Sunday, November 4, 2012

Vaginal Laxity (Looseness): What does the Woman's Doctor Think?


Stretching of the vagina and its opening (introitus) can occur from vaginal delivery or from pelvic organ prolapse (dropping of the bladder, uterus, rectum), however it may also be a natural process. It is thought that looseness or stretching may contribute to diminished sexual satisfaction from loss of sensation, and affect body image. It is not clear how many women may experience this condition, but 83% of urogynecologists from a recent survey described vaginal laxity as underreported by their patients. These physicians felt that laxity may be a bothersome condition to patients that may impact on “happiness and sexual function”. It is the most obvious physical change that physicians felt women experienced after childbirth.

Some studies conflict about where repair of pelvic organ prolapse improves sexual function. If prolapsing organs are uncomfortable or affect urination or bowel movements, these conditions will be repaired regardless if the woman is sexually active or not. Since prolapse also usually affects an older population of women who may already be less sexually active due to their own libido, health or their partner’s health, it is difficult to sometimes judge whether prolapse surgery improves sexual function. “Vaginoplasty” is the tightening surgery, often done for cosmetic reasons  or with the intention of improving sexual function, but studies measuring whether this actually improves sexual function are poorly designed so a true answer  is elusive.

Conversely, it is also known that with age, hysterectomy and reconstructive surgery for prolapse the length of the vagina shortens. Dyspareunia, or pain with sex, can occur from either being “too tight”, from having a narrow introitus, or from reduced vaginal length. Vaginal dilators can be used to stretch the introital opening after scarring/narrowing develops with age, radiation, and surgery.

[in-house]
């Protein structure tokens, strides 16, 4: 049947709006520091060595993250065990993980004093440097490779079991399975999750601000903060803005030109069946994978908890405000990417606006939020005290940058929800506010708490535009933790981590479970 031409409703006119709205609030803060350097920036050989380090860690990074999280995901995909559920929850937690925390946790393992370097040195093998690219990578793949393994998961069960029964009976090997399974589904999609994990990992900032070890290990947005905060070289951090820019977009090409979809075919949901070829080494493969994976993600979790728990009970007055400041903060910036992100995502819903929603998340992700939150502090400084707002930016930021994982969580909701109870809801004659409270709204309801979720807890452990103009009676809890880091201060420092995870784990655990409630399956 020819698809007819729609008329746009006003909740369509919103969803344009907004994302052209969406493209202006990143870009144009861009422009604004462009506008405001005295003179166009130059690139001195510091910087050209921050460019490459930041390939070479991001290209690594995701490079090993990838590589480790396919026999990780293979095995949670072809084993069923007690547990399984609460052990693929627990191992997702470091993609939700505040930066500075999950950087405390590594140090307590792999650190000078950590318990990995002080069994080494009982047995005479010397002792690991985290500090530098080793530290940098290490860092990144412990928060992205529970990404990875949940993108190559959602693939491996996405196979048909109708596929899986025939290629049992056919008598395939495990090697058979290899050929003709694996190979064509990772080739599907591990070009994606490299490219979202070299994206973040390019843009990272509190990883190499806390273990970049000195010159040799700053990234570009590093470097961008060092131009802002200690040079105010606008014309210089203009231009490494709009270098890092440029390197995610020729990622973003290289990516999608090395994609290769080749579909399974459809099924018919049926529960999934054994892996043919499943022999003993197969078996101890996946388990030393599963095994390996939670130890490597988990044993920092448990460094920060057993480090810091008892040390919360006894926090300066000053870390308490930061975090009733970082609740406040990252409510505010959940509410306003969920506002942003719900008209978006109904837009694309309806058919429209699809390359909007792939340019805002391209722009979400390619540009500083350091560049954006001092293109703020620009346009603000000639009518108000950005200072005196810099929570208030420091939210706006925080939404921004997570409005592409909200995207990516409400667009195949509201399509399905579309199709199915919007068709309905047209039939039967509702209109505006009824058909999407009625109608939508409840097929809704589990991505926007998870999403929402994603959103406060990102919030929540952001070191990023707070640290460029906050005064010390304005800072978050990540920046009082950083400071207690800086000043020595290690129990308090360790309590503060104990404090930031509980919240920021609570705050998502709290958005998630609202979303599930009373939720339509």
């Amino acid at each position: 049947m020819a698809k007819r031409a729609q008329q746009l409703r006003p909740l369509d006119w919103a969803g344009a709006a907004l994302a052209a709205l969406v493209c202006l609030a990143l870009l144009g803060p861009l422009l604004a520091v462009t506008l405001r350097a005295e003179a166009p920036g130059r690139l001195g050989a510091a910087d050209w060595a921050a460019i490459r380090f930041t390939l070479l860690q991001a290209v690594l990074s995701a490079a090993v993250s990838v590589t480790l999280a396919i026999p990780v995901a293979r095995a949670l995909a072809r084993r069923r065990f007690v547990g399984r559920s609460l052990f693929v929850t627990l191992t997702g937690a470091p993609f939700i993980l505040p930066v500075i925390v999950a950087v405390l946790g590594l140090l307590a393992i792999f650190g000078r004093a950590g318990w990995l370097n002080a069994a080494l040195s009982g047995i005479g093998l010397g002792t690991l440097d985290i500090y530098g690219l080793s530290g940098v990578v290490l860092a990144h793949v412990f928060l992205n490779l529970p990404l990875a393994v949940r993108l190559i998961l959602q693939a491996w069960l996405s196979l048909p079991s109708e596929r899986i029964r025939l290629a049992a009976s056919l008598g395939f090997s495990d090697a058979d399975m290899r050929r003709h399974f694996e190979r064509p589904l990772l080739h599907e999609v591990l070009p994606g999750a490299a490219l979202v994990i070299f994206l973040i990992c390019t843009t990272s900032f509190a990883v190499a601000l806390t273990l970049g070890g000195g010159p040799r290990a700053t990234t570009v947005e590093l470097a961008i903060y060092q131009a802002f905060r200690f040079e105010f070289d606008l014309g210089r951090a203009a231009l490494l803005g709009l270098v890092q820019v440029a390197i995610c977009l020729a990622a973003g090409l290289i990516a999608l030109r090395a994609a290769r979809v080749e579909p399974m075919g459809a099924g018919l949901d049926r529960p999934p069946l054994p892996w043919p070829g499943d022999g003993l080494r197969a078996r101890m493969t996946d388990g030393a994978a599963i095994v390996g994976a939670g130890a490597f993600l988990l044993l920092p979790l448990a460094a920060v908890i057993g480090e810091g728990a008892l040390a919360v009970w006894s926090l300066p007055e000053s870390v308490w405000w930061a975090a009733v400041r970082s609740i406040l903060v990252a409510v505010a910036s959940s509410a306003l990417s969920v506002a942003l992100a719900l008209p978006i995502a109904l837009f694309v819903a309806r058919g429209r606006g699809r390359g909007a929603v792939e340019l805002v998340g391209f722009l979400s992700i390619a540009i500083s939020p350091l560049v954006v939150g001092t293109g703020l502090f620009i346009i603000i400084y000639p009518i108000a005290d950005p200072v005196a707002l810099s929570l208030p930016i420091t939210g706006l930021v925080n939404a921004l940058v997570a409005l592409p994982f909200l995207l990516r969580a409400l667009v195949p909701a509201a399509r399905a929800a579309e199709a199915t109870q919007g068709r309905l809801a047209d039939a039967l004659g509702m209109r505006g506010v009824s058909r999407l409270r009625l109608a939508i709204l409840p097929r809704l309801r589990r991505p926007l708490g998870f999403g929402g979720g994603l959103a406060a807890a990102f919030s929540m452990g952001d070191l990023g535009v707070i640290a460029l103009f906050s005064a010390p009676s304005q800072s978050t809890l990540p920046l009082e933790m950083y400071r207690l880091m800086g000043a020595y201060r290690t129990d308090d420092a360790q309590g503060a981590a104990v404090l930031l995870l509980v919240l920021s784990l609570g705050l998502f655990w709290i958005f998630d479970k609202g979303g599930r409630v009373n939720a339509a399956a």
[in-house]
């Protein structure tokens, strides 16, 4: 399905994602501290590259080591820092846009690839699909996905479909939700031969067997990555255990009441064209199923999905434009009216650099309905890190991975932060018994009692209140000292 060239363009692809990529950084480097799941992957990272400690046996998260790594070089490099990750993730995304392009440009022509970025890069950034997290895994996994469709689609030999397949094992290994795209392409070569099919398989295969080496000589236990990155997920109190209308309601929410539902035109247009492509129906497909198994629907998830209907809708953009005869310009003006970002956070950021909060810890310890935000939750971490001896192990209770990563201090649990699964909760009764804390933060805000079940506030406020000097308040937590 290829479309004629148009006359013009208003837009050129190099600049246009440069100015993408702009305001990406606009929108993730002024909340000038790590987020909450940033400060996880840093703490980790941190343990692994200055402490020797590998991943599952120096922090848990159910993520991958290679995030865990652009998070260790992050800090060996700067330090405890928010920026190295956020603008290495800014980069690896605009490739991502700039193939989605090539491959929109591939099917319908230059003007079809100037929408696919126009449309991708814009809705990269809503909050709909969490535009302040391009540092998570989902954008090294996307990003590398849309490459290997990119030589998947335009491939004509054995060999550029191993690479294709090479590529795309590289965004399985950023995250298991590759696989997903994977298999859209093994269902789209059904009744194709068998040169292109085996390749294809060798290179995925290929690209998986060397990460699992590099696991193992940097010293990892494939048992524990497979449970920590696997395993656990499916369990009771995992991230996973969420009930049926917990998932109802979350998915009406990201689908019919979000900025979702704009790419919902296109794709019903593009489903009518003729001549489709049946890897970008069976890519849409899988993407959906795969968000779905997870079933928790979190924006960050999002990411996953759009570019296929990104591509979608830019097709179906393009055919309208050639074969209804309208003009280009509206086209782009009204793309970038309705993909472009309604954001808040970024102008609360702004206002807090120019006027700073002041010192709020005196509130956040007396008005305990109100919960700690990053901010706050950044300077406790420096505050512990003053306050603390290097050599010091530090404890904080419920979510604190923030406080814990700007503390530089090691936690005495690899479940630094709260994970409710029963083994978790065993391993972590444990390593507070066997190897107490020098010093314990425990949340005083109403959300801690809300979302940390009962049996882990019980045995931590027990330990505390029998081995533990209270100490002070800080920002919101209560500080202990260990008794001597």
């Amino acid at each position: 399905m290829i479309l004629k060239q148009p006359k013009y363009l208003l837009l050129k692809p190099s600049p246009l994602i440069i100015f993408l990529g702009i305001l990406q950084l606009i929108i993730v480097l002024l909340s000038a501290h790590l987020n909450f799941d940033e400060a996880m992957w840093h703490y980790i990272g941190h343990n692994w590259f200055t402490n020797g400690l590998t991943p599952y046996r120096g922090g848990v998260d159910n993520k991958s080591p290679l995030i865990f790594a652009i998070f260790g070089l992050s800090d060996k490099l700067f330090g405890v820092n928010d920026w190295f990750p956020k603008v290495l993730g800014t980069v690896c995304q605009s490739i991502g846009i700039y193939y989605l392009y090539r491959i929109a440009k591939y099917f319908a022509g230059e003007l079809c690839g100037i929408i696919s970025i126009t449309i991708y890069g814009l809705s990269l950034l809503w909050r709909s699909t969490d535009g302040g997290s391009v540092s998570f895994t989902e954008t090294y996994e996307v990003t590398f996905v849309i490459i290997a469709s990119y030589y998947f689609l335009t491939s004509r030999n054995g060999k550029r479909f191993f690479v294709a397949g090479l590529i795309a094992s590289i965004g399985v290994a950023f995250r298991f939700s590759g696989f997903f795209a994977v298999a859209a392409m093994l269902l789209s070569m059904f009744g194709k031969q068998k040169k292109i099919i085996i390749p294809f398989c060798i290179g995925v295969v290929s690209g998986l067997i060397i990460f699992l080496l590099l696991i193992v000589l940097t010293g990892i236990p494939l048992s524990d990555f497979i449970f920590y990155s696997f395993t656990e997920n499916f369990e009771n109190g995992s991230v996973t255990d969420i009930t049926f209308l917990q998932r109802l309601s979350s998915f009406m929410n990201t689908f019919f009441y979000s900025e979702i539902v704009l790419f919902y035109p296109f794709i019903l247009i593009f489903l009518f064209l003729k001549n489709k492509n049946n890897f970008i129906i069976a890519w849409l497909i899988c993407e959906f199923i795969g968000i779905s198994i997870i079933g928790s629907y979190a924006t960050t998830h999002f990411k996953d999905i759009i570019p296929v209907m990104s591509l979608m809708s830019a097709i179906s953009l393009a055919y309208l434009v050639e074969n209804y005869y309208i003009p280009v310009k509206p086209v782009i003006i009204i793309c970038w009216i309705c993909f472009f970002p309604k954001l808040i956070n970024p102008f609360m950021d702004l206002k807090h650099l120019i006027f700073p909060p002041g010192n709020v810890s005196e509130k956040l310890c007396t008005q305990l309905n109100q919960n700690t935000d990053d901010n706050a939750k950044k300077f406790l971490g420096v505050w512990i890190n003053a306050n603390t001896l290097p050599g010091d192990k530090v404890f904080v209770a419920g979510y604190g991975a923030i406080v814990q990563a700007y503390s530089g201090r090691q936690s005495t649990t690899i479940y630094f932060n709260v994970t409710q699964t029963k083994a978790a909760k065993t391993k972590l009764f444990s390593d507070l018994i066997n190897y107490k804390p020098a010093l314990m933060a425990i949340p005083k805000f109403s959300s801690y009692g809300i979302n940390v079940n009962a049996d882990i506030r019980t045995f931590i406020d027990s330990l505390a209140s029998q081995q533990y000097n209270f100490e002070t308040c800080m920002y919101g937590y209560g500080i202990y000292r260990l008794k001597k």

So, does the woman’s doctor (urologist or urogynecologist) feel comfortable talking about sexual health to their patients? The vast majority of those surveyed (>90%) feel comfortable discussing sexual health, but often feel than time pressure in the office may limit the depth of the conversation. 83% felt that vaginal looseness was an underreported concern among patients, 57% believed that vaginal laxity directly affects the quality of life of relationship happiness, while only 31% felt that vaginal looseness was an issue driven by the male partners of patients. 4% responded that vaginal laxity was an industry invented condition. Some of the concerns cited about sexual impact were: less confidence, perceived inability to please partner, altered sensation and less satisfaction.

The prime location of looseness was cited as being the introitus, and the most frequently recommended treatments were Kegel muscle exercises and pelvic floor physical therapy, though physical therapy was noted to be more effective. Only 54% of doctors recommended surgery to correct looseness, yet it was felt to be a more effective therapy.

Overall, vaginal laxity is not well studied and may affect sexual quality of life. Yet, there is a keen interest in addressing it, but there is inconclusive evidence to date that any one therapy works well or is the best option. There is debate and scant data, and this means, more study is definitely needed.

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